Lancer - Sun, 24 Apr 2005 05:49:47 +0530
The other night, at my local temple's Bhagavad-gItA study group, we were reading 11:8-12 and the discussion turned to humility as one of the factors of jJAna. I made my usual joke about previously being proud of my own humility, but Babaji has added something to my understanding that seems to hit the nail on the head:

QUOTE(Madhava @ Apr 22 2005, 09:38 AM)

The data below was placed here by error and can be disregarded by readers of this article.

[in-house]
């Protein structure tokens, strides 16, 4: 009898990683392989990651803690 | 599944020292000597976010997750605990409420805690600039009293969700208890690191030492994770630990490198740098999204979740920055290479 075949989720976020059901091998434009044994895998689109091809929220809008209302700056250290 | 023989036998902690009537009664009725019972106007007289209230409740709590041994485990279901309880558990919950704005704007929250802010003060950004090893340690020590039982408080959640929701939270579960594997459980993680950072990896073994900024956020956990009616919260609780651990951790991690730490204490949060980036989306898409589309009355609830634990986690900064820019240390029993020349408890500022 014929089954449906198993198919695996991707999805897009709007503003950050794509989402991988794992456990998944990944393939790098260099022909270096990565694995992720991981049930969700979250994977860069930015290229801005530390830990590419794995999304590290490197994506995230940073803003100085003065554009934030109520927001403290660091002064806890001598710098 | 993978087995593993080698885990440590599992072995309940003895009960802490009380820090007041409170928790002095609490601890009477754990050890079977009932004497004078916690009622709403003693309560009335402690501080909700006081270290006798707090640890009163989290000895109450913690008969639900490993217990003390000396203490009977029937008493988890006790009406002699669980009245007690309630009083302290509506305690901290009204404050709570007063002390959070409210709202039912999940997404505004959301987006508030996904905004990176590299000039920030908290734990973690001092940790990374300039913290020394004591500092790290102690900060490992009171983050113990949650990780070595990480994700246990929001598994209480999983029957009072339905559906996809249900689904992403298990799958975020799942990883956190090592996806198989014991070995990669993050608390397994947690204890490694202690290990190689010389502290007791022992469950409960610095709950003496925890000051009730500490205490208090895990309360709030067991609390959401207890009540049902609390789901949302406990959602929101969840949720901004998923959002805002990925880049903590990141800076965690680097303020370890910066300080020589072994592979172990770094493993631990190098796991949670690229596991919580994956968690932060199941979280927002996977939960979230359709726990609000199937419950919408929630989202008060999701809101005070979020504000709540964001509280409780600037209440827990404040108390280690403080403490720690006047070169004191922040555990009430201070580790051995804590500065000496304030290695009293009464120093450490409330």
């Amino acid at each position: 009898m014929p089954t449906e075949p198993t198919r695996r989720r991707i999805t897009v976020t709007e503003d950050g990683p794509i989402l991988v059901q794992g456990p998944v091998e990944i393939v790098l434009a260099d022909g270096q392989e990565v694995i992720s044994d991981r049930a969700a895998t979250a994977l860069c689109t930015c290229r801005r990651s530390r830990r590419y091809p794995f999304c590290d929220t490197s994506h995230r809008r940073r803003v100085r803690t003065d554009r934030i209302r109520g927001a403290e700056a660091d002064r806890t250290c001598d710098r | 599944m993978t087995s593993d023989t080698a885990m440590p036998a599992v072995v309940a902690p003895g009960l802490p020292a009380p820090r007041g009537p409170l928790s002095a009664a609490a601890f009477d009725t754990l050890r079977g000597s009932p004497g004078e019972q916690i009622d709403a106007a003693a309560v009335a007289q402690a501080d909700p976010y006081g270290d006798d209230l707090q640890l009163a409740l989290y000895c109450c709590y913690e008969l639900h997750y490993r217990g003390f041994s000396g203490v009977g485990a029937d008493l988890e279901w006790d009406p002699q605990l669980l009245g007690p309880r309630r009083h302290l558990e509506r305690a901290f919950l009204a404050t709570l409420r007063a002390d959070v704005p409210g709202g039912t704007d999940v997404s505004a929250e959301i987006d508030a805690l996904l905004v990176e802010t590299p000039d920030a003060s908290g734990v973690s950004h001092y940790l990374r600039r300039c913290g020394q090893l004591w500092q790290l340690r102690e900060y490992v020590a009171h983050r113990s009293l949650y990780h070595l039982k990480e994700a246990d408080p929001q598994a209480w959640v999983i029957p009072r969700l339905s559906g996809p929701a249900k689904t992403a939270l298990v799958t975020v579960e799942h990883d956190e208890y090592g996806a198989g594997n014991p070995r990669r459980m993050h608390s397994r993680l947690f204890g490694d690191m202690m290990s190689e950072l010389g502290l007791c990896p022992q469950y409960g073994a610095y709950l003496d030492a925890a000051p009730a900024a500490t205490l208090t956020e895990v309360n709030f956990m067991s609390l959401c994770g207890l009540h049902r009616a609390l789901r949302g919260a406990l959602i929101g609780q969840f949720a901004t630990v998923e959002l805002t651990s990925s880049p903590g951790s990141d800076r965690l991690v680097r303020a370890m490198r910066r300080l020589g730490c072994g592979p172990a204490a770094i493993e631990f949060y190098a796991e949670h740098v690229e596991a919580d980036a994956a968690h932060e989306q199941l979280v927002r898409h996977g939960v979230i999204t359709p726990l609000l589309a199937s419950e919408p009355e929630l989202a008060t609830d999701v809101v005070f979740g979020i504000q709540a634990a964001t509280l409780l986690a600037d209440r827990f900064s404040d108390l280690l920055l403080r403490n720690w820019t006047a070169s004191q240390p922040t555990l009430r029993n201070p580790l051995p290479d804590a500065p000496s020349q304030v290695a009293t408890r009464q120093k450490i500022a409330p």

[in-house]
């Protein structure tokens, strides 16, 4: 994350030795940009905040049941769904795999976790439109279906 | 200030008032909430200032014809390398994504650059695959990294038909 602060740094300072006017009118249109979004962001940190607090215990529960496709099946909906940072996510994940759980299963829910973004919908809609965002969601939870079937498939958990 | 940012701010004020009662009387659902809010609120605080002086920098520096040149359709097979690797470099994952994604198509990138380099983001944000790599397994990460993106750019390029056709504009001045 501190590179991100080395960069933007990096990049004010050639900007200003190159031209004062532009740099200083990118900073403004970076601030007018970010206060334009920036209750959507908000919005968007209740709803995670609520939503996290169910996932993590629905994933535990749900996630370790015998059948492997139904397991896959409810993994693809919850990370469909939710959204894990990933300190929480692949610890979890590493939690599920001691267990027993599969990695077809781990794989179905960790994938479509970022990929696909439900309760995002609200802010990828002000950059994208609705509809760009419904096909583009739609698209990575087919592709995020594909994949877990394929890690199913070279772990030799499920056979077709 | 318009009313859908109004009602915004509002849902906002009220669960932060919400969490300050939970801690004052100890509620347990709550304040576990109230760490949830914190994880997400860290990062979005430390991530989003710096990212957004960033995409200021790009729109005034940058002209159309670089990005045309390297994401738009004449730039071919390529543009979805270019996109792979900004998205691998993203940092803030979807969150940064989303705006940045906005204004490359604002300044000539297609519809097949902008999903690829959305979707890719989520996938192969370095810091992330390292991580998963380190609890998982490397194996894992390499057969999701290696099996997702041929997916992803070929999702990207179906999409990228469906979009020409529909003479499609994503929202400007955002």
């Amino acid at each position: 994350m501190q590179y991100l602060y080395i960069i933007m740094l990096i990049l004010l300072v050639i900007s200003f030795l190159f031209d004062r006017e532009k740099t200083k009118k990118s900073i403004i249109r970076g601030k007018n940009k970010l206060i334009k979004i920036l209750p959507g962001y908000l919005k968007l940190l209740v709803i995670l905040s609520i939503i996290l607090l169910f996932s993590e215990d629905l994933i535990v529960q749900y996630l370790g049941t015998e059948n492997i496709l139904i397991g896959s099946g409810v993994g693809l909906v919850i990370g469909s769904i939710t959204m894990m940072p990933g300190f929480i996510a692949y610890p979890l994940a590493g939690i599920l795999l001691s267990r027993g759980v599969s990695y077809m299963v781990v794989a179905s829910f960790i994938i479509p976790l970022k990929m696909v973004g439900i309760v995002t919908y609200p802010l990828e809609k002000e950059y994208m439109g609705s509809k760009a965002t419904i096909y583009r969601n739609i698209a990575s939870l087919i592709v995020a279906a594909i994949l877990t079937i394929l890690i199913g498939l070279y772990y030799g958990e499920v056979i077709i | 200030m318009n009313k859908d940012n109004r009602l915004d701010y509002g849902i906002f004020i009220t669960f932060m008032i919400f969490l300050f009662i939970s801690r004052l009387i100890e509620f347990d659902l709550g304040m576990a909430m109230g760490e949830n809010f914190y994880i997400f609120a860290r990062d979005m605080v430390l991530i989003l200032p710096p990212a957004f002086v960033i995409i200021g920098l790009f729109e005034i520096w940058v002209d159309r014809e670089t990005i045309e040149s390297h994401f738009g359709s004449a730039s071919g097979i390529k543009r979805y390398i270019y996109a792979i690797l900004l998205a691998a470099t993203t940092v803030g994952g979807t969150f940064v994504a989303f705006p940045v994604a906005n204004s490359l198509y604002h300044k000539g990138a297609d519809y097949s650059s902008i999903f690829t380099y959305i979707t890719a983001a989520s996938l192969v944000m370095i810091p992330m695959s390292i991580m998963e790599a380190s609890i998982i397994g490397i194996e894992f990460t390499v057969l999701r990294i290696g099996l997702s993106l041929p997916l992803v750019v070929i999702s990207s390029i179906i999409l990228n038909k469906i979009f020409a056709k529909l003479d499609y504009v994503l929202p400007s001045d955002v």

When one is prideless in spite of one’s factual superiority, that is called mAna-zUnyatA.

There have been occasions in the past that I thought I felt some small degree of humility, but now I realize that wasn't humility at all -- maybe someday I'll be "factually superior" and I'll have the opportunity to test my attainment by seeing whether or not I remain humble, but for now I need to recognize that any pride I have is nothing but hubris, and any "humility" I feel is not some wonderful virtue but only the slow dawning of my own unworthiness.